Overlord II
Reviewed by Brandy Shaul
Review Date Platform Genre Rating Production
2009-07-10 PS3 Adventure T (Teen) Triumph Studios / Codemasters

Where many games take a stab at humor and fail, 2007's Overlord actually succeeded in the comedic arts and provided gamers with a reason to embrace their dark side. Continuing in that tradition is Overlord II, a rare sequel that does a fine job of living up to the standard of the original.

There is little to connect this sequel to its predecessor in terms of story. The last Overlord met with a horrible demise some years ago, his minions scattering to the wind. Now over a decade later, you are plucked from your own encounter with death and given the title of Overlord along with the task of returning the world to the same state of panic it held so long ago.

Standing in your way are two main factions: one, the Roman-themed Empire which frowns on magic and instead relies solely on brute strength, and the other, a group of flamboyant elves who have their own PETA chapter and have no qualms with killing you for your heinous acts against cute, fluffy animals in the name of domination.

Your journey as Overlord takes you through numerous themed environments (the graphics here are decent, but a bit grainy), such as a wintery village set for a holiday celebration, or a forest cave filled with florescent pink crystals, with each location being available for future visitation after its part in the story has played out.

While the completed map for each area appears to be quite sprawling, the way you unlock each section of the environment is fairly linear. The map is marked for your suggested directionality, but oftentimes your final destination is blocked by a lowered elevator, a series of gates, a pile of strategically placed boulders and so on, forcing you to backtrack a bit until you find an area that has magically opened up for your perusal, which then of course leads you down a path of activating the aforementioned stalled elevator, destroying the boulders or opening the gates.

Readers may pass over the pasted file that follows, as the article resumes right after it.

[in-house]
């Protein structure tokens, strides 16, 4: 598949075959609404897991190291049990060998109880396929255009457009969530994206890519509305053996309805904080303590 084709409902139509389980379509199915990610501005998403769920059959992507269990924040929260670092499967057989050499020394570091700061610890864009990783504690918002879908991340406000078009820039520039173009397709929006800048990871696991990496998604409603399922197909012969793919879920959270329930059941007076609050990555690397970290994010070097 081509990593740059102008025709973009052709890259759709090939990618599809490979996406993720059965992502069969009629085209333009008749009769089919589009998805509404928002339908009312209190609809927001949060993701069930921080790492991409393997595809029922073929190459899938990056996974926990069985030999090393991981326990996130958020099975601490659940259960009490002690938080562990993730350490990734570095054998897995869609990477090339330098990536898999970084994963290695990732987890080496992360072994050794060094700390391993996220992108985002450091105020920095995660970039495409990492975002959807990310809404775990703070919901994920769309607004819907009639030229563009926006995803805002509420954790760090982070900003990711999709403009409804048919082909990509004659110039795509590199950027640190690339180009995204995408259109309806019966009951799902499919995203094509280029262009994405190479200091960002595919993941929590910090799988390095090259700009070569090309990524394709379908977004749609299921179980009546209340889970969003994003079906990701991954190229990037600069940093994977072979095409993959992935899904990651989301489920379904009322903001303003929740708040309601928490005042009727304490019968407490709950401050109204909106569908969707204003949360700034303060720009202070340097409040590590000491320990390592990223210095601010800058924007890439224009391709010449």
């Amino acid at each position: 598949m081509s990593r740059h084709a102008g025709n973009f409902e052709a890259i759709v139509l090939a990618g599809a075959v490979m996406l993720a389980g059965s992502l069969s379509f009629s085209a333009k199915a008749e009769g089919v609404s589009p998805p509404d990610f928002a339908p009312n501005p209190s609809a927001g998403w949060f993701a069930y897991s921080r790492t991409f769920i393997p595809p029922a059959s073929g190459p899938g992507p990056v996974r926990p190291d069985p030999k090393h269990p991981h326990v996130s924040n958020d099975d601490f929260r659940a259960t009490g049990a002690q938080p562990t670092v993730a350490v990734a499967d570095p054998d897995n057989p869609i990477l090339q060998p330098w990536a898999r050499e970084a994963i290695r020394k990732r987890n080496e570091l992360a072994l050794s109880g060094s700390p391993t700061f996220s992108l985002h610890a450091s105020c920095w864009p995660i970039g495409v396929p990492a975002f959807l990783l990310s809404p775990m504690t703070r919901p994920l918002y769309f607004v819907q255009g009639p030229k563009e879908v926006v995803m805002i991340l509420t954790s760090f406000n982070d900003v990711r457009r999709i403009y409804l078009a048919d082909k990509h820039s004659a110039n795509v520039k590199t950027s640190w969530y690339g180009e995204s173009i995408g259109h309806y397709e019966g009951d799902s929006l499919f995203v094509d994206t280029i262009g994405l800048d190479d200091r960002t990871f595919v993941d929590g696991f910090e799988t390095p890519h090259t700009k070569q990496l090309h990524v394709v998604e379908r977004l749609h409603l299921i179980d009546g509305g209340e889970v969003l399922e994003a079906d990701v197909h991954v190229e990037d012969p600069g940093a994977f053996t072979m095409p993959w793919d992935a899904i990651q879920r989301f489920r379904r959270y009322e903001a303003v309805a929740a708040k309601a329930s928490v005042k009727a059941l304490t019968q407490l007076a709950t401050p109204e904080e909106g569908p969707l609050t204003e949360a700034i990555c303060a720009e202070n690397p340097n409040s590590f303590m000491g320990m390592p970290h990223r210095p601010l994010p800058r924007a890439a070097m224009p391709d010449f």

That being said, Overlord II offers a fine balance between puzzles and outright pillaging by presenting you with situations that often require a bit of forethought to overcome, such as a heavily armored lineup of guards that requires the taming of wolves that can slaughter the human barricade, or be it a raised bridge that can only be lowered via a path through enemy territory. While it is possible to luck into the solutions for each interaction, it is more satisfying to create either an offensive or defensive strategy and subsequently watch your minions succeed.

Another bit of forethought comes even sooner in the game, as you decide whether to dominate the land by enslaving all free peoples or to destroy literally everything in sight, whether living or inanimate. Your choice in this matter determines how quickly you accumulate funds, which are required later in the game.

As with the first Overlord title, your minions steal the show with their gremlin-like appearance and voices, as they dedicate their lives to doing your evil bidding. You begin the game with control over the Browns, the melee fighters, and later unlock the Reds, able to create fireballs and attack enemies from a distance, along with the Greens, who use stealth to their advantage, and the Blues, who can swim.

Unlike the first Overlord title, minions can now tame and mount other creatures to create a stronger soldier type, capable of defeating stronger enemies regardless of the fact that their own weapons are weak, or reach normally inaccessible areas of the environment.